Installing Puppet on centos 6.4

(For illustrative purposes, we started with two kickstart-clean boxes: 8, 10.)

Add the puppet labs, RDO, and EPEL repos on master and client, using the following commands.

rpm -ivh
yum install -y
rpm -Uvh

Install and run the Puppet Master, rake, and git. Run the Puppet Master, and configure it to run on startup:

yum install -y puppet-server rake git
/etc/init.d/puppetmaster start
puppet resource service puppetmaster ensure=running enable=true

Install puppet on the client:

yum install -y puppet

Run the following iptables command on the SERVER to ensure that the port is open for signing certs. This command is moronically excessive, but it is the only thing which we have found to work consistently. It also prevents an annoying MySQL error during installation.

iptables -I INPUT -m tcp -p tcp -j ACCEPT

In /etc/hosts on both machines add as their respective hostnames. On the client also add the IP and hostname of the master. For example, on client moc-node-9 with server moc-node-11, under domain name, add

Add to /etc/puppet/puppet.conf (on BOTH client and master) the following lines to the agent section. (For example, in our setup, puppet-master-hostname is


Make sure to use FQDNs in /etc/hosts and /etc/puppet/puppet.conf. Furthermore, make sure that your DHCP server or static network configuration sets both the domain name and the domain name to search correctly.

On the client, run

puppet agent --test --waitforcert 20

to send a cert to the master and wait 20 seconds to pull a response. Then on the master, run

puppet cert list

to find the cert needing a signature, and sign it with

puppet cert sign <hostname of client>

The puppet master-client connection is now complete, and we’re ready for installation of OpenStack.

Installing Openstack

Start by installing the puppetlabs/openstack module on the master.

puppet module install puppetlabs/openstack

Put your site manifest file at /etc/puppet/manifests/site.pp . Ours is a highly edited version of /etc/puppet/modules/openstack/tests/site.pp, which is in the repo as site.pp. Finally, deploy the install by running the following on BOTH machines.

puppet agent -t

Errors we’ve encountered

  • Running puppet agent -t on the master or client
    • Error: Failed to apply catalog: getaddrinfo: Name or service not known
      • Had to edit master’s puppet.conf to include who the master is. This is fixed above
    • Lots of cert errors: specifically master not seeing / responding to client cert request, but generate says that the client has an unsigned cert waiting
      • This is just SSL problems, the solution is just destroy and remake all offending files
      • Try to sign all certs. Clear all certs. Remove /var/lib/puppet/ssl/ on both master and client. Restart puppetmaster service. Should work from there.
  • Running puppet agent -t --certname moc-node-8"
    • Error: Could not retrieve catalog from remote server: Error 400 on SERVER: Invalid parameter export_resources at /etc/puppet/manifests/site.pp:86 on node moc-node-8
      • Apparently export_resources isn’t a valid option? Current fix is to simply remove it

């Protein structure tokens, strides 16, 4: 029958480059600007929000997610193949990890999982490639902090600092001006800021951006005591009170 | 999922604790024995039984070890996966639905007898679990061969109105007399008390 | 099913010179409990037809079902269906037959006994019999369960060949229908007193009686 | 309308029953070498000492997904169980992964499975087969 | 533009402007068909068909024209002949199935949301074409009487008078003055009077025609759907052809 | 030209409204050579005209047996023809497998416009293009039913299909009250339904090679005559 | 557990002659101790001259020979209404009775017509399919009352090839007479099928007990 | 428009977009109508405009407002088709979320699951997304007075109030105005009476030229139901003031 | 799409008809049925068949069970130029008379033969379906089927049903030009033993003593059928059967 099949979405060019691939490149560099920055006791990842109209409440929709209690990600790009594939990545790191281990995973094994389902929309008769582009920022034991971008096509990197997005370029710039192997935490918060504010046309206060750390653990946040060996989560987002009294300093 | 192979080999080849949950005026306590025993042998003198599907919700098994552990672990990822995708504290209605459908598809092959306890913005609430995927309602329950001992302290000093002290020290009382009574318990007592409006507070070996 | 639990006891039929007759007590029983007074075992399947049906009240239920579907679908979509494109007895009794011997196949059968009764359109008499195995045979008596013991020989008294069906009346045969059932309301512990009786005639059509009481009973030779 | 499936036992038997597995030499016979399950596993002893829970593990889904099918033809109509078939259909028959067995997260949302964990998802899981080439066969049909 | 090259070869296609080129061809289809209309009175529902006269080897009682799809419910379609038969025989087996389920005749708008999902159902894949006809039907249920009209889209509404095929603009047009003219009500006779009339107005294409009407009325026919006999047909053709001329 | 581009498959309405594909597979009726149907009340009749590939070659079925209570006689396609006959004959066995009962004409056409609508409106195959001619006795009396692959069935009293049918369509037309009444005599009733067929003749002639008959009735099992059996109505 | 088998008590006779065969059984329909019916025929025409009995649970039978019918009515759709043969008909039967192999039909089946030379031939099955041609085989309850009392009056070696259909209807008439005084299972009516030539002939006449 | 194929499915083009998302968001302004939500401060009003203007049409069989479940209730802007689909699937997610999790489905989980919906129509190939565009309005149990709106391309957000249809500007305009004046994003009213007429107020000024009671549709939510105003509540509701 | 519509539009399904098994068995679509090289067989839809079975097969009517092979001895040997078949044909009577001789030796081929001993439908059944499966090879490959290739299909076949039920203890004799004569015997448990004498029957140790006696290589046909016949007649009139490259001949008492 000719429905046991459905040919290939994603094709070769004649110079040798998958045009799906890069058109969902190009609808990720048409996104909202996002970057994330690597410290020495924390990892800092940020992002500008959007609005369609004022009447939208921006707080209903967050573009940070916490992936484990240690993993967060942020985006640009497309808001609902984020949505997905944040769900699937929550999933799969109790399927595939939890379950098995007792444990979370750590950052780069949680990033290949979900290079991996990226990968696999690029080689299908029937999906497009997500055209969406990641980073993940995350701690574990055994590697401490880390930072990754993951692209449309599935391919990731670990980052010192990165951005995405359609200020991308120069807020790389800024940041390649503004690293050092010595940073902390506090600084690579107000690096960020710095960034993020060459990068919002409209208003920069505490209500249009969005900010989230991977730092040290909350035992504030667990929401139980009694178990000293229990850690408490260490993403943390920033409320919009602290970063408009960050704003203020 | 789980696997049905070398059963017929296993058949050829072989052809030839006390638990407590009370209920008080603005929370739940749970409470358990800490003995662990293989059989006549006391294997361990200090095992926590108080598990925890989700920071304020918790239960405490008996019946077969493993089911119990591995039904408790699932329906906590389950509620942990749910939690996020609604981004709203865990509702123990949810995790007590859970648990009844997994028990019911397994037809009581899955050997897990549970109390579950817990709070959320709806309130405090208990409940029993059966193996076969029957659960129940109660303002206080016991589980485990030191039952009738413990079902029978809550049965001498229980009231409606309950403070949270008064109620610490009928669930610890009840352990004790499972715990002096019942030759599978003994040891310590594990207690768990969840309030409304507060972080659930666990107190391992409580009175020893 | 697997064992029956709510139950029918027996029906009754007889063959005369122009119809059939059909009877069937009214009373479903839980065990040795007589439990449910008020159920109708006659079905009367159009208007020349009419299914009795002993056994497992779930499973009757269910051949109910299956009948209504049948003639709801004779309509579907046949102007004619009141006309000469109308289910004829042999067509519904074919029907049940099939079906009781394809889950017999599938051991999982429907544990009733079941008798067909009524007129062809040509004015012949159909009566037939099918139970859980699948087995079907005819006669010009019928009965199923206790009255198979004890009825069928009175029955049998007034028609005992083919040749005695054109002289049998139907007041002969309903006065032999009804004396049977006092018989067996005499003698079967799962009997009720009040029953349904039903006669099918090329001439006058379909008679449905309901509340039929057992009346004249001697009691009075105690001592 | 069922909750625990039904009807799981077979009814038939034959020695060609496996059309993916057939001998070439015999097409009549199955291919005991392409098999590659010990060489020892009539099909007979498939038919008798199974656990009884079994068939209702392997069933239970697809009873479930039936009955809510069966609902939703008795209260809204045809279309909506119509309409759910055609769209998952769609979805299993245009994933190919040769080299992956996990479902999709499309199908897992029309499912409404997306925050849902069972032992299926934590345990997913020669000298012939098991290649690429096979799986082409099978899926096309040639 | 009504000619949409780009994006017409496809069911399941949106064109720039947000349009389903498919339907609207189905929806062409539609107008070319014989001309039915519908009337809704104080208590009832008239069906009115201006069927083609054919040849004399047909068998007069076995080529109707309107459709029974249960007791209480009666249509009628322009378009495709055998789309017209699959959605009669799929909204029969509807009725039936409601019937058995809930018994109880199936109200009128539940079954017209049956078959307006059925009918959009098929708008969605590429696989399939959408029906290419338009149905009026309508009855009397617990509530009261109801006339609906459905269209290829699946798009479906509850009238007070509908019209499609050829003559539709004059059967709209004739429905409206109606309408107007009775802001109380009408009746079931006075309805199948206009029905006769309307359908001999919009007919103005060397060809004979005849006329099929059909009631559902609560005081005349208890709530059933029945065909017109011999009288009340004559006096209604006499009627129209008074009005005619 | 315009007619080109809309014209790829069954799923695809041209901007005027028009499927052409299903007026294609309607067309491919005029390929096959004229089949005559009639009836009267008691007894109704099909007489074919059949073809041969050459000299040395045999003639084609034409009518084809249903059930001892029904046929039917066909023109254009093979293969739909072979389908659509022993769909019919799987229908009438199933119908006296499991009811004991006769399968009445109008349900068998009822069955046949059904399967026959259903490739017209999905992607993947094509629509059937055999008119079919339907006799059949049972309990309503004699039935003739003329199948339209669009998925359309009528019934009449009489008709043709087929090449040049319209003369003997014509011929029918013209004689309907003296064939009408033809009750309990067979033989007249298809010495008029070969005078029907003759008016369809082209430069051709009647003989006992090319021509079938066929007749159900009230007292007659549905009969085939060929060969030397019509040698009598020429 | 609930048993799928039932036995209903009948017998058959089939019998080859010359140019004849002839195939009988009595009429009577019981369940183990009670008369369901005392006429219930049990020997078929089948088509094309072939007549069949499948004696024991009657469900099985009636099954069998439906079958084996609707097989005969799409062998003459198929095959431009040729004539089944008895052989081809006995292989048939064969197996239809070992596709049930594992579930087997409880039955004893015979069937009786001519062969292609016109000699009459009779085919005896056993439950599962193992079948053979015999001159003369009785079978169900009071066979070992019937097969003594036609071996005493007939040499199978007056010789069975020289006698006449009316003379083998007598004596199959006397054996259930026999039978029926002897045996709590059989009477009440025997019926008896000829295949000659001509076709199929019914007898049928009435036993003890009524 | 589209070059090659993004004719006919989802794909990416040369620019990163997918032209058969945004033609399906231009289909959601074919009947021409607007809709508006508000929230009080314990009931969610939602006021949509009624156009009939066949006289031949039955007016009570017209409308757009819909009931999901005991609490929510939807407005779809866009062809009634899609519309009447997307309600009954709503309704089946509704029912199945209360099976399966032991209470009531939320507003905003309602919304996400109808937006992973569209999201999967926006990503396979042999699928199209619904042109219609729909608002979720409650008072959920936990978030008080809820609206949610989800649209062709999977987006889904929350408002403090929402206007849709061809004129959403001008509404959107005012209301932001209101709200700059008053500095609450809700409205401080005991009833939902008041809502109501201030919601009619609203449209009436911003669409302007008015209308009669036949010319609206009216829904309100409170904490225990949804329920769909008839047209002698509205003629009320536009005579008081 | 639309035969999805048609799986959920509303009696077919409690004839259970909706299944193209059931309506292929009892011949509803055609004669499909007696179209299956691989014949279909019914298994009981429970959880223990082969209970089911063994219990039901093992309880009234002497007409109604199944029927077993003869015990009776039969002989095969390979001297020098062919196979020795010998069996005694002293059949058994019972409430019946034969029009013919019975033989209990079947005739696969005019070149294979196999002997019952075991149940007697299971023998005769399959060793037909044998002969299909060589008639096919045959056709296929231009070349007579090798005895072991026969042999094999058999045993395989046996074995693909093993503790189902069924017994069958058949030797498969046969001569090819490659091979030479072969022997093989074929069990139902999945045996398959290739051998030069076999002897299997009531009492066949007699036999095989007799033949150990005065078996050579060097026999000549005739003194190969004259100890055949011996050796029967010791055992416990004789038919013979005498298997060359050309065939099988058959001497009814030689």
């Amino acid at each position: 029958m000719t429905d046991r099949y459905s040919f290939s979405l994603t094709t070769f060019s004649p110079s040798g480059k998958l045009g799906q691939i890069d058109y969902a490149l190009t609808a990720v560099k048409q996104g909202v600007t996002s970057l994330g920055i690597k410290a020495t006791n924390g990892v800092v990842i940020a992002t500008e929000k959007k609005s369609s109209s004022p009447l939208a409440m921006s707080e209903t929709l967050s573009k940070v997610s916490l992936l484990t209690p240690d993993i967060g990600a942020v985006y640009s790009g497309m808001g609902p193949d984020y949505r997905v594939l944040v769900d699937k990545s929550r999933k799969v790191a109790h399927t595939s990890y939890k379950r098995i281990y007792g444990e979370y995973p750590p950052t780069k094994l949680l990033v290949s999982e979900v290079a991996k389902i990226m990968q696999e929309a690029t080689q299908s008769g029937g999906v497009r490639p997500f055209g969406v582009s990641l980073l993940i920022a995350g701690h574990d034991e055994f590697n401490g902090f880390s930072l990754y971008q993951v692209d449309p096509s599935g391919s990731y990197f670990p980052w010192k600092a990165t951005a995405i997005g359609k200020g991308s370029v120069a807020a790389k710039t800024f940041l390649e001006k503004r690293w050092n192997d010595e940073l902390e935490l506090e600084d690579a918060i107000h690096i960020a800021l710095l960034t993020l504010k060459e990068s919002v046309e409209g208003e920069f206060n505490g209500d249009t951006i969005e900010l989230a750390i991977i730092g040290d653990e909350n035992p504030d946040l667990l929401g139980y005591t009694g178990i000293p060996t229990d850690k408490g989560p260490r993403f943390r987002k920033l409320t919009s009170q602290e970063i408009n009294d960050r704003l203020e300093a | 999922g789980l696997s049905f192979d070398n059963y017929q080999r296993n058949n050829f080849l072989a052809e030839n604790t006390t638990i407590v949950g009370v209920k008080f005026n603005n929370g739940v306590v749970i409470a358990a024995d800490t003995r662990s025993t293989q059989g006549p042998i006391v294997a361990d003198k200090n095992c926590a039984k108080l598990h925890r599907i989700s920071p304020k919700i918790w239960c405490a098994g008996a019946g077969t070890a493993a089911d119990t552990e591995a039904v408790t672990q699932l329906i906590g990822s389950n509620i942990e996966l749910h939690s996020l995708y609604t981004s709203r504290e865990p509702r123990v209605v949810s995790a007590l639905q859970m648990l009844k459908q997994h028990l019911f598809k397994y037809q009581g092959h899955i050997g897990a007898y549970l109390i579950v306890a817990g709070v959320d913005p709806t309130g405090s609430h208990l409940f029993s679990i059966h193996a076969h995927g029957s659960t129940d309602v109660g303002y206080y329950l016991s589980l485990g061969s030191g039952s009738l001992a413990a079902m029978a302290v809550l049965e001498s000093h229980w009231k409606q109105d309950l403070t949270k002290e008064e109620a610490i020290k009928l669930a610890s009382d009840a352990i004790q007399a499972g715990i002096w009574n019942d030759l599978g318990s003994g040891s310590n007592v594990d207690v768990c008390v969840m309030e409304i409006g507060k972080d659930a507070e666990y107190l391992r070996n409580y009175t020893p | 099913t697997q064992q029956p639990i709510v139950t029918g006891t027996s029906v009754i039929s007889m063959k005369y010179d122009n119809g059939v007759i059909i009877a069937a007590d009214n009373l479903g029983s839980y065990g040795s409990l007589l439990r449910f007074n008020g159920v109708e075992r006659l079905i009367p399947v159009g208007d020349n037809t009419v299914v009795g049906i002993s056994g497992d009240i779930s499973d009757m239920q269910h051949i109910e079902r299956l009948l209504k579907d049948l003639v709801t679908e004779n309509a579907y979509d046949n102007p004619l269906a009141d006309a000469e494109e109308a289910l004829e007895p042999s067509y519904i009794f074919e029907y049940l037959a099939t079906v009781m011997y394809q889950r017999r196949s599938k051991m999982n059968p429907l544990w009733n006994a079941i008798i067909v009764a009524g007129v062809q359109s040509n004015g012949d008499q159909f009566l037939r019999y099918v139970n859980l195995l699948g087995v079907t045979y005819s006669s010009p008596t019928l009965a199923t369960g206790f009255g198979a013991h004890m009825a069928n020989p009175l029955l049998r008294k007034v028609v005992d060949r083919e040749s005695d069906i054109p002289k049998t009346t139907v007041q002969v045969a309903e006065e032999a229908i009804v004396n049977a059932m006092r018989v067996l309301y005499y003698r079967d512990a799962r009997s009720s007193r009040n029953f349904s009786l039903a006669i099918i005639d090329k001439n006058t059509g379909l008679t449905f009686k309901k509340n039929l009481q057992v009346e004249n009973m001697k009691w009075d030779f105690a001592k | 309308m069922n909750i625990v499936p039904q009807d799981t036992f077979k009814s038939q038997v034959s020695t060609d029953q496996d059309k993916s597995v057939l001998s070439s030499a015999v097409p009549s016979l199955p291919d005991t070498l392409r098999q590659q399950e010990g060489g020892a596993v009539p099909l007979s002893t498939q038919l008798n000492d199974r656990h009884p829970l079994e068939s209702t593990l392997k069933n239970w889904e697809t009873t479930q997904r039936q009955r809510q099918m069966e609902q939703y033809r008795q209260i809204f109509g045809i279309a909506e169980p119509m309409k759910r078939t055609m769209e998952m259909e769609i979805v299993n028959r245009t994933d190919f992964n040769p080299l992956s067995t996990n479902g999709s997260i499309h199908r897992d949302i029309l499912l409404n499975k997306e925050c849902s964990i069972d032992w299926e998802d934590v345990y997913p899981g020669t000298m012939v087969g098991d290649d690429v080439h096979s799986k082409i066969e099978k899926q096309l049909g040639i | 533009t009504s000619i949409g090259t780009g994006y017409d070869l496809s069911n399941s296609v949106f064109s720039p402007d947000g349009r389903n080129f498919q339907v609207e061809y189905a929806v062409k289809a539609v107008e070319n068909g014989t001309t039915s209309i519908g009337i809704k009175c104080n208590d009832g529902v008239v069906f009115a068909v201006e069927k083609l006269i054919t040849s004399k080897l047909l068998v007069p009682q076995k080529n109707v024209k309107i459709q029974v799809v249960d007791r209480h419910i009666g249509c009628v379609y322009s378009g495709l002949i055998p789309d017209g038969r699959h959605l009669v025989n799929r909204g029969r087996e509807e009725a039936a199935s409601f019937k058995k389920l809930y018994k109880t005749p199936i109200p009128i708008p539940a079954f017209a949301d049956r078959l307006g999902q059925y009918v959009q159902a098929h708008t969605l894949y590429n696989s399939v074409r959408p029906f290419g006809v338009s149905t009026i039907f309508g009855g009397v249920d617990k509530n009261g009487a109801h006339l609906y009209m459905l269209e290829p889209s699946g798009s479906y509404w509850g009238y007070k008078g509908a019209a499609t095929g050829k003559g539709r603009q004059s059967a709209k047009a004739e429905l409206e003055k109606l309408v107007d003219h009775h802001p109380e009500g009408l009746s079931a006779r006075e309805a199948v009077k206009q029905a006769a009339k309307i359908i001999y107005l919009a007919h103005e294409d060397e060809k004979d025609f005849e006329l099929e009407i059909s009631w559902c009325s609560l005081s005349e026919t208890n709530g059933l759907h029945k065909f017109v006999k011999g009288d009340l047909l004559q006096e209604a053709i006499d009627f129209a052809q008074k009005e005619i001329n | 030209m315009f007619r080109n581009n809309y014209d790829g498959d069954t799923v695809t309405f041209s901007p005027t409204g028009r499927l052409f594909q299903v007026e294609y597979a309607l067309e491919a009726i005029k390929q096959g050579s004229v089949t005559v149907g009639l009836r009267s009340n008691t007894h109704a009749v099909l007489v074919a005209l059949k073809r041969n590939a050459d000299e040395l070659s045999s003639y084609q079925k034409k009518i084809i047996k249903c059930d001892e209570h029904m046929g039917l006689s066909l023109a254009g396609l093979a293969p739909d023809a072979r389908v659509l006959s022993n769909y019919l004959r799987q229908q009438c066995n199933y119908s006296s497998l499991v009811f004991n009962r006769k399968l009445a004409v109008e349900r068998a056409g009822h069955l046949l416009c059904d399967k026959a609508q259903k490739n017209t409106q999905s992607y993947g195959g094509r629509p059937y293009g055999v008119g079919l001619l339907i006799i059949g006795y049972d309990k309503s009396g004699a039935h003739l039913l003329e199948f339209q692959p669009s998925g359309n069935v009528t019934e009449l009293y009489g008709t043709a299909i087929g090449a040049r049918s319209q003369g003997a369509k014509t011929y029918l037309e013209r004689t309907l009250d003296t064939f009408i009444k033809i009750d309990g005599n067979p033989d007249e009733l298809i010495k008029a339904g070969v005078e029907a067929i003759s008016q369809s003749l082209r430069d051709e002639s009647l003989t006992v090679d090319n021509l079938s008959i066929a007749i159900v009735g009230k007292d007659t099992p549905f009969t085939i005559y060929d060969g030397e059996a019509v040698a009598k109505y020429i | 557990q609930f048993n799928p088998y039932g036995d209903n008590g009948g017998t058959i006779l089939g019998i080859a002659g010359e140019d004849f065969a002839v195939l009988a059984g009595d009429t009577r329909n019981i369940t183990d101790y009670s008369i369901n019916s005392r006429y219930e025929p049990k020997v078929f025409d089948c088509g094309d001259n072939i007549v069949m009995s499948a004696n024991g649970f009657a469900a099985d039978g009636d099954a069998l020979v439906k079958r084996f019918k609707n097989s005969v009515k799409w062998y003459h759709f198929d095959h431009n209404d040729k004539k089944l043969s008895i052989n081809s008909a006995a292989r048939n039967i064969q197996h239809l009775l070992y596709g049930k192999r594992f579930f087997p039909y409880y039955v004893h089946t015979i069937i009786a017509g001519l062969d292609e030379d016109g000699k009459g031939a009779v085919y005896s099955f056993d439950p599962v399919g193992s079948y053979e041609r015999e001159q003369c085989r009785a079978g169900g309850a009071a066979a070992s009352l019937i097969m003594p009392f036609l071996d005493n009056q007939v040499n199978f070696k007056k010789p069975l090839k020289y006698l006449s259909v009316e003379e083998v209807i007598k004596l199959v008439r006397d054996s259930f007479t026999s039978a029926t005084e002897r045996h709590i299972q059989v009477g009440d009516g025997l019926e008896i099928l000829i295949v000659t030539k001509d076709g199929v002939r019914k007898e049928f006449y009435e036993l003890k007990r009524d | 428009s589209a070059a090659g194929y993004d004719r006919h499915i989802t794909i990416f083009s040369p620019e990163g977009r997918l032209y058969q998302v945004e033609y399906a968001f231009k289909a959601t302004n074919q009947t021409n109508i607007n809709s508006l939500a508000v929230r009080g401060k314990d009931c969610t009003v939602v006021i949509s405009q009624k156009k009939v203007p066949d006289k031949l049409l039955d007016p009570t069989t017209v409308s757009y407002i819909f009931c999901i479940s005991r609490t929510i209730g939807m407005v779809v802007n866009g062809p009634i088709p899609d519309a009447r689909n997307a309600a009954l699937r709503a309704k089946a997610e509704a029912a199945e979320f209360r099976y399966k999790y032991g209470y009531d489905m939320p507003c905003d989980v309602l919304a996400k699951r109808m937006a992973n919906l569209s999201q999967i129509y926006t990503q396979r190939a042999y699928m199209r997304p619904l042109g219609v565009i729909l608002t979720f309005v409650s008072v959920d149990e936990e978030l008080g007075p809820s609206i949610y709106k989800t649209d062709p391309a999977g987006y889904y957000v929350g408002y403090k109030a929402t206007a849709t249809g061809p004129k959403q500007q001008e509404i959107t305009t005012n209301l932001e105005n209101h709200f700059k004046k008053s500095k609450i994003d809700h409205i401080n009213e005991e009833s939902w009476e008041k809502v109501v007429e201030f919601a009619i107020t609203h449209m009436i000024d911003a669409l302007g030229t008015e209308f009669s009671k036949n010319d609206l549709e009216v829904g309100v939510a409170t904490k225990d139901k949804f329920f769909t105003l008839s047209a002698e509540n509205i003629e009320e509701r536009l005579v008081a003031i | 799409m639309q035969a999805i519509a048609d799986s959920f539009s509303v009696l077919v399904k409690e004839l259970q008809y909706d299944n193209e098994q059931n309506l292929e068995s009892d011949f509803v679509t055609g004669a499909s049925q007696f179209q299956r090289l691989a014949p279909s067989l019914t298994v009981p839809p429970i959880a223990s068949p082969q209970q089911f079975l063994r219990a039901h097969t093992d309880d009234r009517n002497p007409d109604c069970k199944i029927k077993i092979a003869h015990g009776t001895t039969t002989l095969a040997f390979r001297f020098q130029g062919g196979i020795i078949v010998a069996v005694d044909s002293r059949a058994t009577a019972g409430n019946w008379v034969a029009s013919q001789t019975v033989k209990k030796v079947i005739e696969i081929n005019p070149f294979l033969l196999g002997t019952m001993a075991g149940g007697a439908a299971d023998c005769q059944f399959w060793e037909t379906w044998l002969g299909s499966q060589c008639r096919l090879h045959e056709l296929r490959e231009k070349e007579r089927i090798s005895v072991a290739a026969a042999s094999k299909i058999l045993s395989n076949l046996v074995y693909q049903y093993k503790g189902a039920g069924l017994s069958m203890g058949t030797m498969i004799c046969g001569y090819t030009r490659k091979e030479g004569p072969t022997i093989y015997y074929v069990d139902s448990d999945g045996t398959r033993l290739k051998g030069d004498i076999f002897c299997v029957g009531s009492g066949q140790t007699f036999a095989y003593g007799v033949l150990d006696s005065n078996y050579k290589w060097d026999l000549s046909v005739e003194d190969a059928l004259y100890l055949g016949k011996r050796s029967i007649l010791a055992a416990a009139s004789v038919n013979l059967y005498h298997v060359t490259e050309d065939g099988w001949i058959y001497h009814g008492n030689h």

• Should look more into
    • Error: Could not retrieve catalog from remote server: Error 400 on SERVER: Must pass secret_key to Class[Openstack::Controller] at /etc/puppet/manifests/site.pp:86 on node moc-node-8
      • The default site.pp doesn’t include passing secret_key in the controller, the included site.pp has this fixed
      • Should look more into
    • Error: Failed to apply catalog: Parameter name failed on Database_user[root@]: Invalid database user root@ at /etc/puppet/modules/mysql/manifests/server/account_security.pp:13
      • We have a perhaps partial workaround, which is to eliminate the two lines near the beginning of the file that contain {::fqdn}. George suspects that this may be because we are not setting fqdn anywhere, and that perhaps we should be.
      • This is now fully solved, and integrated into the text.
  • After finishing the install, Horizon is broken. This is due to SELinux preventing httpd from communicating with keystone. Brute-force solution: setenforce 0. Only do this if you want Adam to kill you.
  • If you get an error, that nova/rabbitmq.pp is looking for rabbitmq::server and it doesn’t exist, it’s because you’re using too recent of a release of the puppetlabs/rabbitmq module. v2.1.0 works and v3.0.0-rc1 and rc2 both do NOT work.

Things that are currently mis-configured

  • The floating IP range is incorrect.
    • It should be able to be a range of IPs in a larger subnet: ideally something like The problem: I don’t know how to make it not be a CIDR, and I don’t understand how it’s being set. The given CIDR eventually ends up in /etc/nova/nova.conf as the option floating_range. But this option does not exist, according to the Grizzly documentation at . Interestingly, the corresponding fixed_range is deprecated, and I’m not sure what’s supposed to replace its functionality yet.
    • It turns out that this is no longer managed in nova.conf. Instead, floating IP addresses can be added to a pool on the command line. Therefore, our site.pp no longer tries to create any floating IP addresses.
    • It is indeed possible to reach VMs, with these floating IP addresses.
  • Instance VNC consoles are broken: error code 1006 while connecting.

Future areas of improvement in configuration

  • All machines should log to a single logging node, with syslog.
  • Quantum/Neutron, Cinder, and Swift should be enabled.
  • Nodes should be monitored with something like Nagios.